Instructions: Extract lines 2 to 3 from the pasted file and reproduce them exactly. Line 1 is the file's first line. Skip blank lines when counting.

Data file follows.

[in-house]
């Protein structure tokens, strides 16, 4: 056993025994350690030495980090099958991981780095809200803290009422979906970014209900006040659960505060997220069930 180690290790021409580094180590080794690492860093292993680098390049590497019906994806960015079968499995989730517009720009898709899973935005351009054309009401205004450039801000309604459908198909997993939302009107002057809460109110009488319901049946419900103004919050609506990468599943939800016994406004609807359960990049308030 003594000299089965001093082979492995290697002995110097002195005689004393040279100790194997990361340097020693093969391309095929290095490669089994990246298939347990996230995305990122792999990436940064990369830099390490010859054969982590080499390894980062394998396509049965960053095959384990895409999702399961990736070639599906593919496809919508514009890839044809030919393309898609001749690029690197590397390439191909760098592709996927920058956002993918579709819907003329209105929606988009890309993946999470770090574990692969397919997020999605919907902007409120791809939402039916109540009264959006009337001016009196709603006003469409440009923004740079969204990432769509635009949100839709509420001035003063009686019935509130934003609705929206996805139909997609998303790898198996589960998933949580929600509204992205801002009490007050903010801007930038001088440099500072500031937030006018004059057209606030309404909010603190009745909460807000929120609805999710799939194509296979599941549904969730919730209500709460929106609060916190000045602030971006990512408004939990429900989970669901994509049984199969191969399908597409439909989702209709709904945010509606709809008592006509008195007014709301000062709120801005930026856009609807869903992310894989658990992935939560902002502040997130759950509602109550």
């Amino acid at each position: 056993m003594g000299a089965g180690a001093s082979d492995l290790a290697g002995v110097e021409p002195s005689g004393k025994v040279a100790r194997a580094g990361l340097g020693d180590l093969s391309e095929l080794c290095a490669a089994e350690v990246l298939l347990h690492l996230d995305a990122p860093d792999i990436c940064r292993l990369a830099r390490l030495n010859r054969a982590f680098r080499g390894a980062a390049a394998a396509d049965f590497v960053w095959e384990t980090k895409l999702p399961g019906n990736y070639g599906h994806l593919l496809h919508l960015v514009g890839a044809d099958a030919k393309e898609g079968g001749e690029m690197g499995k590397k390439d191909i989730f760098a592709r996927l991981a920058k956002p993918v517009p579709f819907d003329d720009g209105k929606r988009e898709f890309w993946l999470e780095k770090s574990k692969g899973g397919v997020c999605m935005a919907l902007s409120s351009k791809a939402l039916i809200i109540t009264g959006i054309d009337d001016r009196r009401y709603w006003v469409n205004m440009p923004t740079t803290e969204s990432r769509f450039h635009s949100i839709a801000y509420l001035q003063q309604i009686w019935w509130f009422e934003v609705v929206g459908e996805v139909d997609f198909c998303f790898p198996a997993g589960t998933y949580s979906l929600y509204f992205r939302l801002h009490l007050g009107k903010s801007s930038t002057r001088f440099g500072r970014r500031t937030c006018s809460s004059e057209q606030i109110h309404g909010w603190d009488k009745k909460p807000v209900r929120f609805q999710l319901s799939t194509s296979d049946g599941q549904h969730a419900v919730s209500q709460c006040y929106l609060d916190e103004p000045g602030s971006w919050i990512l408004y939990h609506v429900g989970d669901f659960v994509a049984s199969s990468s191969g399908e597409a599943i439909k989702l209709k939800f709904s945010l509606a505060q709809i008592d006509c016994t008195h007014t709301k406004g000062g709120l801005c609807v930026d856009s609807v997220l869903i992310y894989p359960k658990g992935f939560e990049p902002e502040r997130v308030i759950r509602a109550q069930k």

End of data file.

């Protein structure tokens, strides 16, 4: 056993025994350690030495980090099958991981780095809200803290009422979906970014209900006040659960505060997220069930 180690290790021409580094180590080794690492860093292993680098390049590497019906994806960015079968499995989730517009720009898709899973935005351009054309009401205004450039801000309604459908198909997993939302009107002057809460109110009488319901049946419900103004919050609506990468599943939800016994406004609807359960990049308030 003594000299089965001093082979492995290697002995110097002195005689004393040279100790194997990361340097020693093969391309095929290095490669089994990246298939347990996230995305990122792999990436940064990369830099390490010859054969982590080499390894980062394998396509049965960053095959384990895409999702399961990736070639599906593919496809919508514009890839044809030919393309898609001749690029690197590397390439191909760098592709996927920058956002993918579709819907003329209105929606988009890309993946999470770090574990692969397919997020999605919907902007409120791809939402039916109540009264959006009337001016009196709603006003469409440009923004740079969204990432769509635009949100839709509420001035003063009686019935509130934003609705929206996805139909997609998303790898198996589960998933949580929600509204992205801002009490007050903010801007930038001088440099500072500031937030006018004059057209606030309404909010603190009745909460807000929120609805999710799939194509296979599941549904969730919730209500709460929106609060916190000045602030971006990512408004939990429900989970669901994509049984199969191969399908597409439909989702209709709904945010509606709809008592006509008195007014709301000062709120801005930026856009609807869903992310894989658990992935939560902002502040997130759950509602109550």
């Amino acid at each position: 056993m003594g000299a089965g180690a001093s082979d492995l290790a290697g002995v110097e021409p002195s005689g004393k025994v040279a100790r194997a580094g990361l340097g020693d180590l093969s391309e095929l080794c290095a490669a089994e350690v990246l298939l347990h690492l996230d995305a990122p860093d792999i990436c940064r292993l990369a830099r390490l030495n010859r054969a982590f680098r080499g390894a980062a390049a394998a396509d049965f590497v960053w095959e384990t980090k895409l999702p399961g019906n990736y070639g599906h994806l593919l496809h919508l960015v514009g890839a044809d099958a030919k393309e898609g079968g001749e690029m690197g499995k590397k390439d191909i989730f760098a592709r996927l991981a920058k956002p993918v517009p579709f819907d003329d720009g209105k929606r988009e898709f890309w993946l999470e780095k770090s574990k692969g899973g397919v997020c999605m935005a919907l902007s409120s351009k791809a939402l039916i809200i109540t009264g959006i054309d009337d001016r009196r009401y709603w006003v469409n205004m440009p923004t740079t803290e969204s990432r769509f450039h635009s949100i839709a801000y509420l001035q003063q309604i009686w019935w509130f009422e934003v609705v929206g459908e996805v139909d997609f198909c998303f790898p198996a997993g589960t998933y949580s979906l929600y509204f992205r939302l801002h009490l007050g009107k903010s801007s930038t002057r001088f440099g500072r970014r500031t937030c006018s809460s004059e057209q606030i109110h309404g909010w603190d009488k009745k909460p807000v209900r929120f609805q999710l319901s799939t194509s296979d049946g599941q549904h969730a419900v919730s209500q709460c006040y929106l609060d916190e103004p000045g602030s971006w919050i990512l408004y939990h609506v429900g989970d669901f659960v994509a049984s199969s990468s191969g399908e597409a599943i439909k989702l209709k939800f709904s945010l509606a505060q709809i008592d006509c016994t008195h007014t709301k406004g000062g709120l801005c609807v930026d856009s609807v997220l869903i992310y894989p359960k658990g992935f939560e990049p902002e502040r997130v308030i759950r509602a109550q069930k």